Kawaguti and Yamasu (1965) described functional chloroplasts of C. fragile in the ‘hepatic diverticula’ of E. atroviridis by detailed investigation through electron microscopy, but did not present data to support the possibility of an endosymbiotic relationship. More detailed studies using transmission electron microscopy analysis and PAM measurements will be necessary to fully understand kleptoplasty by E. atroviridis and E. nigrocapitata.
In the case of P. dendritica fed on Bryopsis, a decrease of F v /F m was observed within 6-12 h after feeding, while in animals fed on Derbesia and Codium, F v /F m was always 0. Yamamoto et al. (2009) reported that Placida sp. fed on Codium showed a F v /F m value of 0.48, although it survived for less than a week during starvation. On the contrary, Evertsen and Johnsen (2009) reported that P. dendritica fed on C. fragile until assays did not have any photosynthetic responses. More studies will be necessary to confirm in vivo chloroplast functionality according to algal diet in Placida.
Also, Yamamoto et al. (2009) reported a high F v /F m value of 0.6 in Stiliger ornatus; however in our study, S. berghi and Stiliger sp. were negative species, together with E. boodleae.
In sea slugs feeding on green algae, the diet was restricted to either siphonous or siphonocladous species, especially Bryopsis spp. Elysia nigrocapitata could switch from its primary diet (siphonocladous green algae) to Bryopsis after being starved for 4 months, and E. boodleae occasionally fed on B. plumosa instead of Chaetomorpha. Considering that in the field three sacoglossans were constantly feeding on B. plumosa and two species could also feed on it occasionally, one might expect a rapid shortage of food resources from a small sampling site. On the contrary, B. plumosa was very abundant in that sampling site, despite the seasonal abundance of particular sea slug species. Bryopsis spp. are known for their ability to regenerate viable plants from protoplasm extruded in seawater upon wounding (Tatewaki and Nagata 1970, Pak et al. 1991, Kim et al. 2001). Protoplast formation in Bryopsis was interpreted as a method of propagation because one branch of a plant could generate hundreds of viable new cells spontaneously in seawater (Kim et al. 2001). Thus, grazing by sacoglossans might have been beneficial for Bryopsis abundance in that area. It is noteworthy that all the green algal species specifically consumed by these mollusks have ability of protoplast regeneration (Klotchkova et al. 2003, Kim and Klotchkova 2004). Wounding in Chaetomorpha can also trigger the development of aplanospores or swarmers (Klotchkova et al. 2003). Thus, the appearance of sea slugs feeding on Chaetomorpha could also contribute to its propagation to some extent. More ecological studies will be necessary to elucidate the symbiotic nature among the sea slugs and algae involved in this specific feeding and kleptoplasty.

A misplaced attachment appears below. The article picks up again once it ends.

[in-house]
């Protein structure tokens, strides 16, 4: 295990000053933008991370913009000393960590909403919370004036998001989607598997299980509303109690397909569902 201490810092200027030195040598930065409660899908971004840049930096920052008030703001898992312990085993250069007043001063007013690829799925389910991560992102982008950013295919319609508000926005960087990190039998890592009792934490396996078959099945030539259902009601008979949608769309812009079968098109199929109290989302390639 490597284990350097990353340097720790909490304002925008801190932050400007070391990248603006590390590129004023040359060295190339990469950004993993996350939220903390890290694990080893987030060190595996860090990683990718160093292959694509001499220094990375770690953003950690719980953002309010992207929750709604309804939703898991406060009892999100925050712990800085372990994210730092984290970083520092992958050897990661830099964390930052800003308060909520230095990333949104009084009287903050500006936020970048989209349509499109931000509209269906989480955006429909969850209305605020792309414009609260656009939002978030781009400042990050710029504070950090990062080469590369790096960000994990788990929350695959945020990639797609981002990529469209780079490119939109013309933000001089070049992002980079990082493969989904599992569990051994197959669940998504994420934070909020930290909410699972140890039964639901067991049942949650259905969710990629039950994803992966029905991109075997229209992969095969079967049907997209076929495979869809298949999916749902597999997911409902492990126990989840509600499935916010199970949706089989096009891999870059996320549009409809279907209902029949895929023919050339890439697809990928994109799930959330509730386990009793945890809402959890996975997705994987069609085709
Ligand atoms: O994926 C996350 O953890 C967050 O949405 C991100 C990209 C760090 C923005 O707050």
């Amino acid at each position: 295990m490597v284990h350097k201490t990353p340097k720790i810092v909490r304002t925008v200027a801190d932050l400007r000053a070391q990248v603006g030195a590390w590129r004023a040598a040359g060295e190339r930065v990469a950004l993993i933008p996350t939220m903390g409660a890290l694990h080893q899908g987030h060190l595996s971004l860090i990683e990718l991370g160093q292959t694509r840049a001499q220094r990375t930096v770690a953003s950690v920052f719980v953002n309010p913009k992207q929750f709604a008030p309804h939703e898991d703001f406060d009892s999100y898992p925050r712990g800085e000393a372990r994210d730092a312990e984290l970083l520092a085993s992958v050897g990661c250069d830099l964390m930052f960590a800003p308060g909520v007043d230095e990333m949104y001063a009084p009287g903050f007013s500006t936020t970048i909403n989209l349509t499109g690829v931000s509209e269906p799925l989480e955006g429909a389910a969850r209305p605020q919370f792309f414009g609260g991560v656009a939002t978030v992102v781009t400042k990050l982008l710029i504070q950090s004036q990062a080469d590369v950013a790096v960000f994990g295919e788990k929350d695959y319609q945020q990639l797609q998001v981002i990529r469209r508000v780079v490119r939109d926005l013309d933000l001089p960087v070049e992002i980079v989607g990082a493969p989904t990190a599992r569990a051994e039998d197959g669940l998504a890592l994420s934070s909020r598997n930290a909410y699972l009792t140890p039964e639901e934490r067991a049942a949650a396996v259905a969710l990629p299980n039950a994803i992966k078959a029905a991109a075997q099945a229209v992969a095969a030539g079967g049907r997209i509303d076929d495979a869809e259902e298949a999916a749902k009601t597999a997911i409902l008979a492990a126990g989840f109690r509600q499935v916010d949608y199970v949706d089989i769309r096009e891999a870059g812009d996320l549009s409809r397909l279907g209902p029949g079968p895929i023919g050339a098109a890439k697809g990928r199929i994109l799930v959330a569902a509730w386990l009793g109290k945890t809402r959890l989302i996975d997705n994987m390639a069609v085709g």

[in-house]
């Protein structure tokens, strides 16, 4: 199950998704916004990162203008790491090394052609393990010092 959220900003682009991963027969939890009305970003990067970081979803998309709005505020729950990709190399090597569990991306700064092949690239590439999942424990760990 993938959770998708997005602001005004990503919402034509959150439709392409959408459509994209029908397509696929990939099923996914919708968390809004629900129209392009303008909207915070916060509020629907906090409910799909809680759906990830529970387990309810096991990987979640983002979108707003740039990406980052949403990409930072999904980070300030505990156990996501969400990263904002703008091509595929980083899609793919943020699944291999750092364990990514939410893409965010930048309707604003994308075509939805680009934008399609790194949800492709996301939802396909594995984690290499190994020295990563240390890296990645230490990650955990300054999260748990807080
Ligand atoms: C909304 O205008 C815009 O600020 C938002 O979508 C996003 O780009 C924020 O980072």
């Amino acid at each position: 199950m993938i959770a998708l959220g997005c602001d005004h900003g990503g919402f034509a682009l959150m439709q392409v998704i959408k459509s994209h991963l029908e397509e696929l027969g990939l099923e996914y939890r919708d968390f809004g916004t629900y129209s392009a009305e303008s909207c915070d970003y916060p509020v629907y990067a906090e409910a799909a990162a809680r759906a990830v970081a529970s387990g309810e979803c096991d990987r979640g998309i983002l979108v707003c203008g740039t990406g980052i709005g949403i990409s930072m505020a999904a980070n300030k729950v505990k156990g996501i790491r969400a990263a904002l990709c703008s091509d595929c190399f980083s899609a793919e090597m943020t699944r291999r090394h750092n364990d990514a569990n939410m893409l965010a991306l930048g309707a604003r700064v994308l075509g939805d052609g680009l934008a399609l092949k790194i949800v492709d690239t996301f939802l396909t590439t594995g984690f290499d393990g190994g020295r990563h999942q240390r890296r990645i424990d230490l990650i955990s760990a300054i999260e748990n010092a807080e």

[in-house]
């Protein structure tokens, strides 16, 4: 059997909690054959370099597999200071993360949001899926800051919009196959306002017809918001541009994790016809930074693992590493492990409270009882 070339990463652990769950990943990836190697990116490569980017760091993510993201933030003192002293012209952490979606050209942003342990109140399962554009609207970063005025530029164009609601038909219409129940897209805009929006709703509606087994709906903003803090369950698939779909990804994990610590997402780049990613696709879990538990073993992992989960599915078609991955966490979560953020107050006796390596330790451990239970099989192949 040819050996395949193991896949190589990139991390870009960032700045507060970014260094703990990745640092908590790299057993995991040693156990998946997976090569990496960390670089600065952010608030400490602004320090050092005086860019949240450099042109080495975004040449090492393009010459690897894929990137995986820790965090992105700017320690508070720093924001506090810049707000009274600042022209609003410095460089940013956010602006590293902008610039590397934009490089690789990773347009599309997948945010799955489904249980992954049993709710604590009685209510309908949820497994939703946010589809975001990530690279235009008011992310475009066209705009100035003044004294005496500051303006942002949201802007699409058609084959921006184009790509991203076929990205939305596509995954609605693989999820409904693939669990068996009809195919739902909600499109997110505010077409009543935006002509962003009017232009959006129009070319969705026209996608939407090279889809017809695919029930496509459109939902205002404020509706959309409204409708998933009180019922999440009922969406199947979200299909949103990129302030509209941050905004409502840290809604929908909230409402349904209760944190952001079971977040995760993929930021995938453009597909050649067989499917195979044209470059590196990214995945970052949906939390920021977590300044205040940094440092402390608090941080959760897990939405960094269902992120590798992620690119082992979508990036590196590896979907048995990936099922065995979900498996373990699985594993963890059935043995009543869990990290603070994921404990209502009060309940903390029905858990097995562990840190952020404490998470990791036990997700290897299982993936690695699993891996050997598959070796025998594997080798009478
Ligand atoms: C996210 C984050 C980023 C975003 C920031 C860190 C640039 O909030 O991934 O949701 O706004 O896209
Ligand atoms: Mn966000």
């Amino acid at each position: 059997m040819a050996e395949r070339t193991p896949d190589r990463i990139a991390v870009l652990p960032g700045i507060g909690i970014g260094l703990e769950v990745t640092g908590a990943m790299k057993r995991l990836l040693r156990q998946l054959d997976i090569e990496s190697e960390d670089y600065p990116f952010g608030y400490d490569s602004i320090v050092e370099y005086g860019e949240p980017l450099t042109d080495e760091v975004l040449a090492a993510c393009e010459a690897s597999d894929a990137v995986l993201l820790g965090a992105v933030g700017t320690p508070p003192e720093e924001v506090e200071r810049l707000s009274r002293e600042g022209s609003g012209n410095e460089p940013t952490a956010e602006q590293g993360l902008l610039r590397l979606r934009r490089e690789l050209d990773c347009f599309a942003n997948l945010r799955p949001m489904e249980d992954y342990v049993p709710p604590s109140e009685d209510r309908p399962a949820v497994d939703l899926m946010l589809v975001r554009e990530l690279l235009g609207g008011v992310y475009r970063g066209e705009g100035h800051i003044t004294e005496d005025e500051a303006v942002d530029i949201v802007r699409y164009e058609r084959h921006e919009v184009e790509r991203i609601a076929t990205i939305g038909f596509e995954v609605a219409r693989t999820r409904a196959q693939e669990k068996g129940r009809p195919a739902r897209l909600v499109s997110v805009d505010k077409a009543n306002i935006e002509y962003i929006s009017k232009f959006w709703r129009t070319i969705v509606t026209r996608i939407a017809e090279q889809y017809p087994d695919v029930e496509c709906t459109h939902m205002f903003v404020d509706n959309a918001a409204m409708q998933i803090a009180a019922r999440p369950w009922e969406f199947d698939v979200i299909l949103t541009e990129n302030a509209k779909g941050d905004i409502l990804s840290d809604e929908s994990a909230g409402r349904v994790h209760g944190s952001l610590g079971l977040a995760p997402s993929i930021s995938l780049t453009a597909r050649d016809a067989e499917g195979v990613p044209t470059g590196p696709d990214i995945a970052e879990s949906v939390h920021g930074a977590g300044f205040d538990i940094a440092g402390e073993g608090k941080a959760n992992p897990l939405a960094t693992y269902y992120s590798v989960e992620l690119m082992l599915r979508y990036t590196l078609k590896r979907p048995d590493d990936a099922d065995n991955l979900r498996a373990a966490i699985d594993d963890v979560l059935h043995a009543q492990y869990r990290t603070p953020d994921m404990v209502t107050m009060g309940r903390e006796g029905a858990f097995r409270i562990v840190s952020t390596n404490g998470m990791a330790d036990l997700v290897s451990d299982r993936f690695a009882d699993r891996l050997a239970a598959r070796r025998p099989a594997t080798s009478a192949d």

This work was supported by Korea Research Foundation grant No. 20100020701 to GHK. We thank Dr. John A. West (University of Melbourne, Australia) for providing many algal strains used in slug feeding experiments and Dr. Nina G. Klochkova (Kamchatka State Technical University, Russia) for her useful consultations on the subject. Special thanks to Ms. Kyong Hwa Cha (Kongju National University) for assistance during sample collection.